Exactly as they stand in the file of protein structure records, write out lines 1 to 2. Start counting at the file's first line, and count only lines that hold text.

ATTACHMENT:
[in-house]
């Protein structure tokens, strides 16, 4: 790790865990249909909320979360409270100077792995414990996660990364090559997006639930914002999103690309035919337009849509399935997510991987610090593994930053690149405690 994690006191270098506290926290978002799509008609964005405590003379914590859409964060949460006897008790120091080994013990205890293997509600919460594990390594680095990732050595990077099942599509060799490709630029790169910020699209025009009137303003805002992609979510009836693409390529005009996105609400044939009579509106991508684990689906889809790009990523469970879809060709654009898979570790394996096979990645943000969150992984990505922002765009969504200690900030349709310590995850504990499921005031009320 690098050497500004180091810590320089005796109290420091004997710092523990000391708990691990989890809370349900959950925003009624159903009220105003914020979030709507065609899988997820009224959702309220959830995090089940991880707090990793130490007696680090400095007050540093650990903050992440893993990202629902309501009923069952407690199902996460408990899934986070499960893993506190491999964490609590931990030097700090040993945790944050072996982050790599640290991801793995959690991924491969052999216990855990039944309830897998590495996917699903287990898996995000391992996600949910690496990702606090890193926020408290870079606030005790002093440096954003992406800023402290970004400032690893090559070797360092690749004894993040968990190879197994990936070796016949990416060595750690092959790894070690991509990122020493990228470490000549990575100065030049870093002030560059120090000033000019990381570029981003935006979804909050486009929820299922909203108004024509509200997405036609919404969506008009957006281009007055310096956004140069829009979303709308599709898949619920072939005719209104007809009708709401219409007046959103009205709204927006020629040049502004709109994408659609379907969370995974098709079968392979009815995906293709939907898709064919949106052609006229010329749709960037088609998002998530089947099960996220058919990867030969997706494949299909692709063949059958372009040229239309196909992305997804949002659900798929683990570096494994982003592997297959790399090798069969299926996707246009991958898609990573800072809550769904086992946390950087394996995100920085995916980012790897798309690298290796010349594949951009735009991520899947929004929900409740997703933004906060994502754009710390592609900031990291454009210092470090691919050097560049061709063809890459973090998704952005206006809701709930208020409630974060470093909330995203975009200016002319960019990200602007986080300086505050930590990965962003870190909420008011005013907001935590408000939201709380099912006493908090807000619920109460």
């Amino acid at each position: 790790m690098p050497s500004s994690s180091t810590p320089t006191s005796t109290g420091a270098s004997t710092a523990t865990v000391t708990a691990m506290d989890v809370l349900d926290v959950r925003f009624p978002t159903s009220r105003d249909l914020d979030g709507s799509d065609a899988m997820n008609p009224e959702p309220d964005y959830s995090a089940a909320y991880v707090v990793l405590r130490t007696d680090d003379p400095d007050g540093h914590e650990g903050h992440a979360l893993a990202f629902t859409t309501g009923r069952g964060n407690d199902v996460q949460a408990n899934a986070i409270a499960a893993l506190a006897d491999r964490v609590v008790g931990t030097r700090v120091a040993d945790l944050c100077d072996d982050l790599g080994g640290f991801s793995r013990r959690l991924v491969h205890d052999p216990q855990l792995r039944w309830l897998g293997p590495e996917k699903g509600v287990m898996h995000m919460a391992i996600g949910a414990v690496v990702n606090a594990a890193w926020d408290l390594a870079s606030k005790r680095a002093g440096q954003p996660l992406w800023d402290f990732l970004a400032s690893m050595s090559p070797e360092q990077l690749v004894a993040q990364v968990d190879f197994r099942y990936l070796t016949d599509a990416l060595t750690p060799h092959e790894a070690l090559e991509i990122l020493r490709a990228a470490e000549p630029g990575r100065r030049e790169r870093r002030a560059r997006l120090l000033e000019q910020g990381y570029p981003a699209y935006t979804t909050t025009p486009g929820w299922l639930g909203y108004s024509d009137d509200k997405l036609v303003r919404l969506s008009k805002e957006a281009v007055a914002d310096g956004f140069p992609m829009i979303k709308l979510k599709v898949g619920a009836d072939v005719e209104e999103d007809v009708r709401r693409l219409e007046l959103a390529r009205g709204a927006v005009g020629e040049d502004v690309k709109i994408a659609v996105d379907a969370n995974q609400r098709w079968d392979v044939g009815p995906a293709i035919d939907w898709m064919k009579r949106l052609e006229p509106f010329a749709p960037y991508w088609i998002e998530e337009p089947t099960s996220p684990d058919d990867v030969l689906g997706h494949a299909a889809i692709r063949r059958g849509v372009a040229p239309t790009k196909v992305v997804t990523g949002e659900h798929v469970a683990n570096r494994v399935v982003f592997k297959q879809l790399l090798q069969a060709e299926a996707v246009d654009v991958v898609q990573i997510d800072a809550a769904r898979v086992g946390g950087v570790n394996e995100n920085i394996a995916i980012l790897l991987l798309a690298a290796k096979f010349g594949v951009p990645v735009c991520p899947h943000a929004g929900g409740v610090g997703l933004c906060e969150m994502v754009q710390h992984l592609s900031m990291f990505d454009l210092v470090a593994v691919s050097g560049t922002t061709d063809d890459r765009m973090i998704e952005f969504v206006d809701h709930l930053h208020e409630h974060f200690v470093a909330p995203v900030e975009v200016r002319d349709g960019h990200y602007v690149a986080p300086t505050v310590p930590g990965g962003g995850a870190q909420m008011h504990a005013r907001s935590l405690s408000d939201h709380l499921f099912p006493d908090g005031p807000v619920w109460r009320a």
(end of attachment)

[in-house]
């Protein structure tokens, strides 16, 4: 790790865990249909909320979360409270100077792995414990996660990364090559997006639930914002999103690309035919337009849509399935997510991987610090593994930053690149405690 994690006191270098506290926290978002799509008609964005405590003379914590859409964060949460006897008790120091080994013990205890293997509600919460594990390594680095990732050595990077099942599509060799490709630029790169910020699209025009009137303003805002992609979510009836693409390529005009996105609400044939009579509106991508684990689906889809790009990523469970879809060709654009898979570790394996096979990645943000969150992984990505922002765009969504200690900030349709310590995850504990499921005031009320 690098050497500004180091810590320089005796109290420091004997710092523990000391708990691990989890809370349900959950925003009624159903009220105003914020979030709507065609899988997820009224959702309220959830995090089940991880707090990793130490007696680090400095007050540093650990903050992440893993990202629902309501009923069952407690199902996460408990899934986070499960893993506190491999964490609590931990030097700090040993945790944050072996982050790599640290991801793995959690991924491969052999216990855990039944309830897998590495996917699903287990898996995000391992996600949910690496990702606090890193926020408290870079606030005790002093440096954003992406800023402290970004400032690893090559070797360092690749004894993040968990190879197994990936070796016949990416060595750690092959790894070690991509990122020493990228470490000549990575100065030049870093002030560059120090000033000019990381570029981003935006979804909050486009929820299922909203108004024509509200997405036609919404969506008009957006281009007055310096956004140069829009979303709308599709898949619920072939005719209104007809009708709401219409007046959103009205709204927006020629040049502004709109994408659609379907969370995974098709079968392979009815995906293709939907898709064919949106052609006229010329749709960037088609998002998530089947099960996220058919990867030969997706494949299909692709063949059958372009040229239309196909992305997804949002659900798929683990570096494994982003592997297959790399090798069969299926996707246009991958898609990573800072809550769904086992946390950087394996995100920085995916980012790897798309690298290796010349594949951009735009991520899947929004929900409740997703933004906060994502754009710390592609900031990291454009210092470090691919050097560049061709063809890459973090998704952005206006809701709930208020409630974060470093909330995203975009200016002319960019990200602007986080300086505050930590990965962003870190909420008011005013907001935590408000939201709380099912006493908090807000619920109460």